In the new fangled age of third-wave coffee, more and more consumers are leaving coffee shops feeling alienated, and quite rightly. The plethora of complicated jargon and stigma surrounding speciality coffee, especially in more up-market areas in London and other metropolitan centres, can often become overwhelming. As a barista who has worked on both sides of the track, the line between the commodity coffee market and the more speciality culture is becoming visibly narrower. High Street chains, for instance, are making an effort to break into more niche products – flat whites and cold brew coffee being some obvious examples. On the other hand, the independent coffee shop scene is constantly trying to bridge that gap between high-end and the high-street.
So the question is, how important is accessibility in coffee products to the average consumer? There will always be those who seek out speciality, but the customers we are focusing on here are those without background knowledge. Do we make a huge, and sometimes futile, effort to educate people or do we tailor service to a level that is accessible and understandable for the everyday customer?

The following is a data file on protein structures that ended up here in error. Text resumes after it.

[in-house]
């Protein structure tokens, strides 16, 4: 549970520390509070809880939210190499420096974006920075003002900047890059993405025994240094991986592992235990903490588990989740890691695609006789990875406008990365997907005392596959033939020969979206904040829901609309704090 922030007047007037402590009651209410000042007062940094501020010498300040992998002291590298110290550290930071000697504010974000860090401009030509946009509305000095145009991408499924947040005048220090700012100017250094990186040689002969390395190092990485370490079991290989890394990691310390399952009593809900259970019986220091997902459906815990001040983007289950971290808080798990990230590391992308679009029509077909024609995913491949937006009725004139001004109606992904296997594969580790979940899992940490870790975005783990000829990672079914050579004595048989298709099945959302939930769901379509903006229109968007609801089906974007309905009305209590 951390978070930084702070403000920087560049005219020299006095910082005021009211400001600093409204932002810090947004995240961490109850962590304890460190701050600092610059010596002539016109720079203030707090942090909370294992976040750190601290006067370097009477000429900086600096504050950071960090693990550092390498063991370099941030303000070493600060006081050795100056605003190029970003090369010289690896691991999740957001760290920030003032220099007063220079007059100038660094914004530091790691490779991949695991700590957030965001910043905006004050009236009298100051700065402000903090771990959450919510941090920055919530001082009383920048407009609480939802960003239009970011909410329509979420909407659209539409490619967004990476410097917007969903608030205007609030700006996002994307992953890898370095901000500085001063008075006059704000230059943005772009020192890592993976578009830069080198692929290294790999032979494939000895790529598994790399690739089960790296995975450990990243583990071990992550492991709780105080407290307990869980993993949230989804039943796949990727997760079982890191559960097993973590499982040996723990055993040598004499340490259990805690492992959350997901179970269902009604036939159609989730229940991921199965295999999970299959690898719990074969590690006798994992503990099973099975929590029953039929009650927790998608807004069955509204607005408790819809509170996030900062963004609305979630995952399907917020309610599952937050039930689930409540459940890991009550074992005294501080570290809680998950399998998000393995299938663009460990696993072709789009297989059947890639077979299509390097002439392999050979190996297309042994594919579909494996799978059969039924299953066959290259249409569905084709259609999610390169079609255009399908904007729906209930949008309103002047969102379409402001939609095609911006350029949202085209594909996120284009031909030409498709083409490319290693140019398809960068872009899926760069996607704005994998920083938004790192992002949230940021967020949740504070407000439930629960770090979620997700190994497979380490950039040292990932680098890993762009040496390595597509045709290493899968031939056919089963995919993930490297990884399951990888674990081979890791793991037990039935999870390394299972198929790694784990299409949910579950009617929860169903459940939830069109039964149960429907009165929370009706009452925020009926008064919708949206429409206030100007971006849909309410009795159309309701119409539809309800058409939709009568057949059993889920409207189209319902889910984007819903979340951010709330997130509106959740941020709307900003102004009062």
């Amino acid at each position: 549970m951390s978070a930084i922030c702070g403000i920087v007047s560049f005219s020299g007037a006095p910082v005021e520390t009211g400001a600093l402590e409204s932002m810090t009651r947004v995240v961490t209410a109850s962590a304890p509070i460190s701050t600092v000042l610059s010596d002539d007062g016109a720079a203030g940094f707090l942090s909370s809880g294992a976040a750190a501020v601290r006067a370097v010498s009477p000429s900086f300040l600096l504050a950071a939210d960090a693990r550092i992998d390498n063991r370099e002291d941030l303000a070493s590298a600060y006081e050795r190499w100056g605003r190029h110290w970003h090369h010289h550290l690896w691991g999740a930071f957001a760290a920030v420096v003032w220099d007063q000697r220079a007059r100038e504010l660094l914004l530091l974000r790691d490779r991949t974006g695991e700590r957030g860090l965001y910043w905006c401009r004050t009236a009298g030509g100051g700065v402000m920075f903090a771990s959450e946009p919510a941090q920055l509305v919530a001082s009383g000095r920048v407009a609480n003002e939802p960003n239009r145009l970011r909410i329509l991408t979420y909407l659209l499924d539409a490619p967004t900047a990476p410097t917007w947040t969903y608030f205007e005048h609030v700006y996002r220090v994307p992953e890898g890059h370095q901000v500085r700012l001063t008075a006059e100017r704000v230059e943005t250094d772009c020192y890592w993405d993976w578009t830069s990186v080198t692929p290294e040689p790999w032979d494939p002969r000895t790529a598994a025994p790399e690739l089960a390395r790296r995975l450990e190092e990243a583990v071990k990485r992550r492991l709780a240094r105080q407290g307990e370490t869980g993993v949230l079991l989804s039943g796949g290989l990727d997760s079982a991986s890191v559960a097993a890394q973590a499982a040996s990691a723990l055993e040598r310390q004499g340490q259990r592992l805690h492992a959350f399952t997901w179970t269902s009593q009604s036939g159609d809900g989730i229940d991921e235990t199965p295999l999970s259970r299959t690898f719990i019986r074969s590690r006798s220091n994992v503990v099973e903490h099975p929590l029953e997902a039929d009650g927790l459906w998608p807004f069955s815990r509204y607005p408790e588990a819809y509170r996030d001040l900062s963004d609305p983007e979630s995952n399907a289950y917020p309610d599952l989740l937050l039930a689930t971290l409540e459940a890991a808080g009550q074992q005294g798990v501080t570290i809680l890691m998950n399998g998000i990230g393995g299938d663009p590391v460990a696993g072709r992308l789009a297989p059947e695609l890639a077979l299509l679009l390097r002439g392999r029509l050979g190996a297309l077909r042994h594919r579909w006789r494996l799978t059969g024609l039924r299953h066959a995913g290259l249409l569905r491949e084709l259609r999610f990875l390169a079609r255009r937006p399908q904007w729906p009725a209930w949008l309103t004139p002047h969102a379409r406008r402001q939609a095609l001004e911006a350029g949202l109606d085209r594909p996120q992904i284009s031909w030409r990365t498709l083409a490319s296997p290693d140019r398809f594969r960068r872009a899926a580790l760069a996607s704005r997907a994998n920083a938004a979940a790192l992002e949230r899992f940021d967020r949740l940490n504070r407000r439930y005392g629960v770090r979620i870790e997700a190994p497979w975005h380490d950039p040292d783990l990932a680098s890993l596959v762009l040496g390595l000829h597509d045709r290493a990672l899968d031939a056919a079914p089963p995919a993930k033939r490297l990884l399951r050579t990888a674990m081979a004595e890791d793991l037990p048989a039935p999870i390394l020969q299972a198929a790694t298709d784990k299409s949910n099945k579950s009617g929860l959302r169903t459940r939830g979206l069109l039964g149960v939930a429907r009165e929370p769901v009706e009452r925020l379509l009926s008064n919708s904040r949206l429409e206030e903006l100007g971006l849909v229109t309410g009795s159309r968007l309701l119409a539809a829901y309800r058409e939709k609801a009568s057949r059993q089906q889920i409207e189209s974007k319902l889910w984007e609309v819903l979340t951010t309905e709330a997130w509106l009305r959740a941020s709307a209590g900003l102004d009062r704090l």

Much of working in hospitality is chatting to people on a day-to-day basis. This is a great starting point, from a speciality perspective, for subtly enlightening customers in the merits of great coffee. As an industry, it’s then up to us to tweak and alter the way we work so that new customers are made to feel comfortable, not overwhelmed and, simply put, to keep on coming back. A policy of ‘If you don’t like it, there’s the door’ will always lead to a bad reputation and, overall, stunts the slow bridging – and eventual collision – of these opposite worlds of coffee. Ultimately, it is about finding a healthy balance to keep moving forward and flourishing as a coffee business in a world that is fast-paced and full of niche, cool and trend-based ideals.